Unfortunately, they fail to understand the differences and why specific techniques have to be used. What are those differences?
-Center of Mass: Barbells have their center of mass right where you grip. Therefore, the weight moves at the same place your hands do. This is different than a kettlebell that has more of its center of mass away from the handle and even more so with an Ultimate Sandbag (since USBs have NO weight in the handles, ALL of their weight is away from the hands).
This means the movement and length of acceleration on an Ultimate Sandbag clean is very different to than of a barbell.
-Stable vs. Unstable: When a weight is stable in a barbell (that is why barbells were actually designed, to be a more stable dumbbell) they are predictable with their movement and you can “groove” the exercises. When a weight is unstable, you require more accuracy as fitness expert, Alwyn Cosgrove wrote..
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Sandbag clean to overhead press. Challenge with this exercise lies not in the load but in controlling the instability of the bag and "catching" it on the fists. Instability demands accuracy and control. Once you master this variation you can progress by changing stance, adding rotation or additional movement.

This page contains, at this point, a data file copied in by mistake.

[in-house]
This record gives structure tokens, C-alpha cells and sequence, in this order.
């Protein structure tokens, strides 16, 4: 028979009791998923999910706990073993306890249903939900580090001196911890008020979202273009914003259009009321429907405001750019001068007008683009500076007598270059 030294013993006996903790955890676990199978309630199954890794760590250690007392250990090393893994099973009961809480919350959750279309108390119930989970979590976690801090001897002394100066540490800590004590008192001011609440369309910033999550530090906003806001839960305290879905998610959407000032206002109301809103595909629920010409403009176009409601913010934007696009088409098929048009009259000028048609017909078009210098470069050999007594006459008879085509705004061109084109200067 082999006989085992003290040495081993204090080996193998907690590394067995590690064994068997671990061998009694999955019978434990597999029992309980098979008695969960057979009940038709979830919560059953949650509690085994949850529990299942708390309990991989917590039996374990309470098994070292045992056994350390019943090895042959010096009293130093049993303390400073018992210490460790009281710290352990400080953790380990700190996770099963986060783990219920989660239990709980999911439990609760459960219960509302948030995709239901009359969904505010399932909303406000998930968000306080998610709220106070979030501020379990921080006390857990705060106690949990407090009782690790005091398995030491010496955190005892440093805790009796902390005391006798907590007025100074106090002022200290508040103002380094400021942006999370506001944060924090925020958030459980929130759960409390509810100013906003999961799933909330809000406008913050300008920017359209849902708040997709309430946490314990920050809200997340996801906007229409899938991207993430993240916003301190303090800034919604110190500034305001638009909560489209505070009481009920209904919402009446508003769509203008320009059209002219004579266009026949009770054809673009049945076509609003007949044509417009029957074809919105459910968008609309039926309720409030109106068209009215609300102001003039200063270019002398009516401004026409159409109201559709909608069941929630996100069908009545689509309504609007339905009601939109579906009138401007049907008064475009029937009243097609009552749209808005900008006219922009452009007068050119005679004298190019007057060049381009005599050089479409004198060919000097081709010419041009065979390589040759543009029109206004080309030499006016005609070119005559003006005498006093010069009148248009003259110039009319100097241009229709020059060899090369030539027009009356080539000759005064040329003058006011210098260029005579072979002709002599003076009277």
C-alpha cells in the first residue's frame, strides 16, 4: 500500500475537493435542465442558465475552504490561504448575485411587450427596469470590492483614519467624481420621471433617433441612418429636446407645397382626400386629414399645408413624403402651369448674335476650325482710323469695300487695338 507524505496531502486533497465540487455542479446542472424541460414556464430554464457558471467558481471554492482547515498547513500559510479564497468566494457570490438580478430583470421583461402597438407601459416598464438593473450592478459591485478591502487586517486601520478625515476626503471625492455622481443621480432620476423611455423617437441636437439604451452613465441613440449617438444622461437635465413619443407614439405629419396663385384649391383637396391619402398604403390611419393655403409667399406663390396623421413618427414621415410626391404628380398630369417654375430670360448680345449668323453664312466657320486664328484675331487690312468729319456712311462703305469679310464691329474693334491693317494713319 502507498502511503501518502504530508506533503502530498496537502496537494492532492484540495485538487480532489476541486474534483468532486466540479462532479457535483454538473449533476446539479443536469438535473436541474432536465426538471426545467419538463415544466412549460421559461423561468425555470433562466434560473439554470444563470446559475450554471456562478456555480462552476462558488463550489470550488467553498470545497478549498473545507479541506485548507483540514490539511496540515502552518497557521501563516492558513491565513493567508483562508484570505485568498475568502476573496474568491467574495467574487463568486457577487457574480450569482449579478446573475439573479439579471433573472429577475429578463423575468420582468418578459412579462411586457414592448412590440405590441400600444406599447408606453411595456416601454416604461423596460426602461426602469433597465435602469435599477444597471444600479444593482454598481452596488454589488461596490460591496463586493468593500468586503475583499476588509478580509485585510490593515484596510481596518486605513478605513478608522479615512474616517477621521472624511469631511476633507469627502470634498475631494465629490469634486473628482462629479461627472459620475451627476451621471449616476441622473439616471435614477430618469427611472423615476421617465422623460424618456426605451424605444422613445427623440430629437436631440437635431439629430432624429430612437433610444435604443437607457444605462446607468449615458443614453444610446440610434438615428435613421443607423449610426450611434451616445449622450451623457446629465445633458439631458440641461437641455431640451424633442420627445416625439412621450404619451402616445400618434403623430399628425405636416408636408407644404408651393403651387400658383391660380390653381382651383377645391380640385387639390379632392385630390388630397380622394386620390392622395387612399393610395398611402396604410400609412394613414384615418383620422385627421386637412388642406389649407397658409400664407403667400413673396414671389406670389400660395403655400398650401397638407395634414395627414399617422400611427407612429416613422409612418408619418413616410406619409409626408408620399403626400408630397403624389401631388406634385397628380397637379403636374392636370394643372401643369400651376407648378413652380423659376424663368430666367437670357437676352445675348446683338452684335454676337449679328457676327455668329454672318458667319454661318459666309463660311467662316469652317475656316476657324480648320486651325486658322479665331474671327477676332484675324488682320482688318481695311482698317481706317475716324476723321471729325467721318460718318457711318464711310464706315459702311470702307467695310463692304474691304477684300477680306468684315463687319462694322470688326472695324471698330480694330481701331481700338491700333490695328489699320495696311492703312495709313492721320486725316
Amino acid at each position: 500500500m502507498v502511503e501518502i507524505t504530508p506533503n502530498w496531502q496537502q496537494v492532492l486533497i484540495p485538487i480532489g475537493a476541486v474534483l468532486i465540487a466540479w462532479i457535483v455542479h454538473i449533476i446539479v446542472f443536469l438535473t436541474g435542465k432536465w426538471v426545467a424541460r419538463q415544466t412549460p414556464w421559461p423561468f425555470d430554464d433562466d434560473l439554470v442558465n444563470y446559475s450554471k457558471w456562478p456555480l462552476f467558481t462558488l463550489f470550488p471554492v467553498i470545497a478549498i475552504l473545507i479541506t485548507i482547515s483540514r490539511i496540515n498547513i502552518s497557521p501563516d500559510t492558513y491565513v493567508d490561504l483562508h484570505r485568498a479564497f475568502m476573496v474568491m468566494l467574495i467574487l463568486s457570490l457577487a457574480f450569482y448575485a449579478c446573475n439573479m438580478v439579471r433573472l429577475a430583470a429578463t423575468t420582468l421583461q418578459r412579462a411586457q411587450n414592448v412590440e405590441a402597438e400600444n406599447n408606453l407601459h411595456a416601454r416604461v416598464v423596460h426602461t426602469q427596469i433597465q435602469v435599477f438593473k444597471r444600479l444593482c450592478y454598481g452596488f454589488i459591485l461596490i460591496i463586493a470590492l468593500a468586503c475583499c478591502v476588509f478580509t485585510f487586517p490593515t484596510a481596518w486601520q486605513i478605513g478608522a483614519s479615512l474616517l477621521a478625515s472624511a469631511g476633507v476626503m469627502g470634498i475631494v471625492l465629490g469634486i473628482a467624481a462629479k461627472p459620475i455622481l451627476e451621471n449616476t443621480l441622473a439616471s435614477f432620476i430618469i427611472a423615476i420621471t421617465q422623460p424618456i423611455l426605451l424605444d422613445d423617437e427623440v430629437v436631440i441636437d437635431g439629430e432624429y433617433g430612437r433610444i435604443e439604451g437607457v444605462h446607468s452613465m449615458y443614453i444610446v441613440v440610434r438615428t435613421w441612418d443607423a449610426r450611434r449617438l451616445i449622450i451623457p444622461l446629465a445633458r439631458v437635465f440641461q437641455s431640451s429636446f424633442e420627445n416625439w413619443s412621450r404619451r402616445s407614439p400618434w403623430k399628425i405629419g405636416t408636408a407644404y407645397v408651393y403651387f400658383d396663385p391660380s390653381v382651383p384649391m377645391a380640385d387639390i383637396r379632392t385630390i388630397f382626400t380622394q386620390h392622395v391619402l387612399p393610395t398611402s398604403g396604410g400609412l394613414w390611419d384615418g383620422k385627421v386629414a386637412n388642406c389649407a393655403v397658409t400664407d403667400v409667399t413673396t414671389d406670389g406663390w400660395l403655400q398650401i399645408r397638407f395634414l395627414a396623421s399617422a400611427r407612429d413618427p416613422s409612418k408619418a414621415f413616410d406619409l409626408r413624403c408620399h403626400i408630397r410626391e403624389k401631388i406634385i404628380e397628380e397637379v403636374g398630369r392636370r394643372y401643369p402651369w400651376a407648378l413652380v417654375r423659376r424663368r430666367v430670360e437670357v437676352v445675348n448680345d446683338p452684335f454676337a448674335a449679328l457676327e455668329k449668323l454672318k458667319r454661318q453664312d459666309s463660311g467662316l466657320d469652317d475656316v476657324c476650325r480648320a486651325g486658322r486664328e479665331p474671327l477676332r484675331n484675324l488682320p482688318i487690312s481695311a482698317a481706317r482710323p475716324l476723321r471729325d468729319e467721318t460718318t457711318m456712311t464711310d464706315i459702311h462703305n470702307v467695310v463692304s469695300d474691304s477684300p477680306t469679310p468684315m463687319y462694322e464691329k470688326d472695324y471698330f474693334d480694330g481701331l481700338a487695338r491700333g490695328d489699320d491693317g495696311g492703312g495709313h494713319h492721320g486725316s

What makes the Ultimate Sandbag unstable is not just sand moving (it only does that slightly because of the weight moving in a stable plane vertically), but the center of mass being away from our grip and the dimension of the weight as well. This means you can’t just “muscle through” the clean.
So many issues with our Ultimate Sandbag Clean begins with having the wrong grip. Second is knowing there are two different types of cleans, front loaded and on the fists as DVRT Masters, Steve Holiner and James Newman break down.
This also is why the BIGGEST mistake people make in cleaning our Ultimate Sandbag is so problematic. That is using the wrong handles! When people grab the snatch grip handles, I realize they do so because that is what you do with a barbell, but the Ultimate Sandbag isn’t a barbell! Not only does it “behave” differently, its actual structure is very different.